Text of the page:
Wednesday, March 31, 2010

Queen Lara - The Box

Queen Lara - The Box

Writer: Frank Otis

by: Melissa Hyatt-Boyle, The Box

Box Hill Tafe music student, Jenita Spirtovic [pictured], delivered a solid performance starring in Queen Lara presented by Defector Art Theatre at Northcote Town Hall from the 5th til the 9th of May.

Defector Art Theatre's slogan, 'Anything But Safe' can be used to describe Frank Otis' tenth full length play, Queen Lara.

It's risky to present a play with vampires these days. It is riskier still to have a vampire address the audience in the first act to declare all the audience thinks they know about vampires is false. If you write an [sic] 'your [sic] about to be blown away' remark into your play, you had best deliver. Promise of a new twist on vampires in Queen Lara, however, was disappointing.

It may have been the ratted 80s looking hair and costumes that let the production down. It may have been the vampire world scenes differentiated only by the actors hissing and moaning their lines as they writhed around on the stage. Had it not been for that initial boast of something new, however, it may not have been so disappointing.

Thankfully the initial disappointment didn't linger. The overall production of Queen Lara proved to be worth the risk. The concept of vampires helping humans to evolve is interesting. Otis in his character Queen Lara (Spirtovic) explores the shades of grey surrounding what is wrong or right. The sacrifice of a few for the common good. Even if a leader has good intentions how far can he/she bend the rules? Otis says his inspiration came not from the rebirth of the vampire films but from the 1951 sci fi 'The Day the Earth Stood Still'.

As both writer and an actor in the play, Otis has some brilliant moments. In the final act Janet (Flame Alicia Divine) forces John (Frank Otis) to strip against his will using mind control. Janet stage right facing audience - back to John, mimics taking one article of clothing off at a time. As she does John, centre stage, removes the corresponding item. The scene was done very well with actors, lighting (Douglas Scott Montgomery) and stage direction (Paul Otis and L'hibou Hornung) all coming together beautifully. Had the synchronisation been perfect the scene would have been flawless.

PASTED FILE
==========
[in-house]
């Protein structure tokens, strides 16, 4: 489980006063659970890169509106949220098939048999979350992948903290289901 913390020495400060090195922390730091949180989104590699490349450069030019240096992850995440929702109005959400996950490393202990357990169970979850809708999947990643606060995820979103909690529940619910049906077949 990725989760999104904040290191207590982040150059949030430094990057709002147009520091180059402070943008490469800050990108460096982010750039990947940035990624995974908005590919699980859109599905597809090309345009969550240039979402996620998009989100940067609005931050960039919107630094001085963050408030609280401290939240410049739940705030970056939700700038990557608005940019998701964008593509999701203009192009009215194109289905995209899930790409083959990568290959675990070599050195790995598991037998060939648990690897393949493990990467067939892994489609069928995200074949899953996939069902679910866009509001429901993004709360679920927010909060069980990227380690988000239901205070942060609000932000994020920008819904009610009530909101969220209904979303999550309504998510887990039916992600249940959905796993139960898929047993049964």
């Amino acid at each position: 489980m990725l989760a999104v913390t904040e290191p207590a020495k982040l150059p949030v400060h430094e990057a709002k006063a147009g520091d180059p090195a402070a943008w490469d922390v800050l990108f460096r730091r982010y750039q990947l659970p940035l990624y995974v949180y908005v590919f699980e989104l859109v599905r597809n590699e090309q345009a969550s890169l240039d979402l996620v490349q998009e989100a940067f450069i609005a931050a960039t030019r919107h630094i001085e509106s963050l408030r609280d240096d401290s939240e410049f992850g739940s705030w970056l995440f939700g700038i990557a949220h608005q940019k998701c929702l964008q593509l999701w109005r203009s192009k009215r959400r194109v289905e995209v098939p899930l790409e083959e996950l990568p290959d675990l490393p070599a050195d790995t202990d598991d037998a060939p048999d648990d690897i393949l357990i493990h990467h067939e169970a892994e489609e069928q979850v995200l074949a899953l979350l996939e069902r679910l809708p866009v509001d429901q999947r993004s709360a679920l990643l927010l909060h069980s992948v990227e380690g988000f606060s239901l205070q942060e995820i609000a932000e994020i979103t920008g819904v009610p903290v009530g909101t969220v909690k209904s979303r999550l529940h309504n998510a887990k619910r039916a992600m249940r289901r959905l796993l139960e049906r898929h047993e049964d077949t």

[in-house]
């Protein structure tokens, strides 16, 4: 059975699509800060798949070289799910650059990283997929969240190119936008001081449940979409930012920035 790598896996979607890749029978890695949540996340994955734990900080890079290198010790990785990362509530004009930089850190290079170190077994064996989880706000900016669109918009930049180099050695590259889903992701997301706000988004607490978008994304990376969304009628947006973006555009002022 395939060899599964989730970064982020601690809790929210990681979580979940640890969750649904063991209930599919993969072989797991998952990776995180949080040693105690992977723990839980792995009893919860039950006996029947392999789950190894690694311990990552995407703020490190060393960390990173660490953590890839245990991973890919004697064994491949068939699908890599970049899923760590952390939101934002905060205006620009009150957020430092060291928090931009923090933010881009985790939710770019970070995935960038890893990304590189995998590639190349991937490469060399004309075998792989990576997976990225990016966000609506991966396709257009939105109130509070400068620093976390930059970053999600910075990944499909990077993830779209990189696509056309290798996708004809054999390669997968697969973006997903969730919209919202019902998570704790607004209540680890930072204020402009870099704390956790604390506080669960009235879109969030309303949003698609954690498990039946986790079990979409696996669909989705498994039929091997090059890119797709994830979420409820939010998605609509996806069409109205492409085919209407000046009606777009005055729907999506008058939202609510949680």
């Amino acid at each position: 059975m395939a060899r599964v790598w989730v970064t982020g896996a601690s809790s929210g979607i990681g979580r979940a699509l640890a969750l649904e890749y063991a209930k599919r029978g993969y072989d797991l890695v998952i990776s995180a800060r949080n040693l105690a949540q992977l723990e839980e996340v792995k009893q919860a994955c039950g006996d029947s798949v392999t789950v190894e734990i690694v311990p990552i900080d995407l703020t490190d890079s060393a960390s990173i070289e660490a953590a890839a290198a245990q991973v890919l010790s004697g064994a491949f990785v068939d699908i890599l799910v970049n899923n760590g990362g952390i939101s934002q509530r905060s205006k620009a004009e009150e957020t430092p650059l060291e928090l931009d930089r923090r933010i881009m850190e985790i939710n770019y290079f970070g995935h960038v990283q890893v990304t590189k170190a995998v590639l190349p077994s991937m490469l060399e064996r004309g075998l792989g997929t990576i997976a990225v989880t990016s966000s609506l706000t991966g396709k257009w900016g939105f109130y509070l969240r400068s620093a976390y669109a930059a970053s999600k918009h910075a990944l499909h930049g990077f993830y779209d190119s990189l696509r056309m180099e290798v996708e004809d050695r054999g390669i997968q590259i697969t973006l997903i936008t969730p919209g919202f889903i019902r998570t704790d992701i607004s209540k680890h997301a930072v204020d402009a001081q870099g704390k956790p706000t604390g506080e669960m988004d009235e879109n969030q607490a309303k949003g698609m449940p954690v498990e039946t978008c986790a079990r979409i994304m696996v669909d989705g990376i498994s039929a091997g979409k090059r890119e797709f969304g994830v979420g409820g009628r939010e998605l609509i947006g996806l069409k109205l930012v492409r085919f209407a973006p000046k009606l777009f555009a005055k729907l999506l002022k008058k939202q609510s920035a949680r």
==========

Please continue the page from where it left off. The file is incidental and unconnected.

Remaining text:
All of the club scenes were impressive. It's incredible how well a simplistic approach to stage design can be so effective. The club atmosphere was captured without the set taking over. Flashing lights and original music (Paul Otis) came from back stage along with use of a smoke machine. With this approach actors were given freedom of movement and were able to be heard clearly.

Frank Otis says there are two things that make Defector Art Theatre unique. One, which is worth Box Hill Tafe students taking note of, is opportunity. Otis says, '(they) love giving people a chance to show off their craft. It doesn't matter if you are an actor, writer or director.' They don't care about your experience, just your talent.

The other is their 'Anything but safe' slogan, their love of challenging an audience. This is ultimately what paid off in Queen Lara and makes Frank Otis and the theatre company worth keeping track of.

The Box

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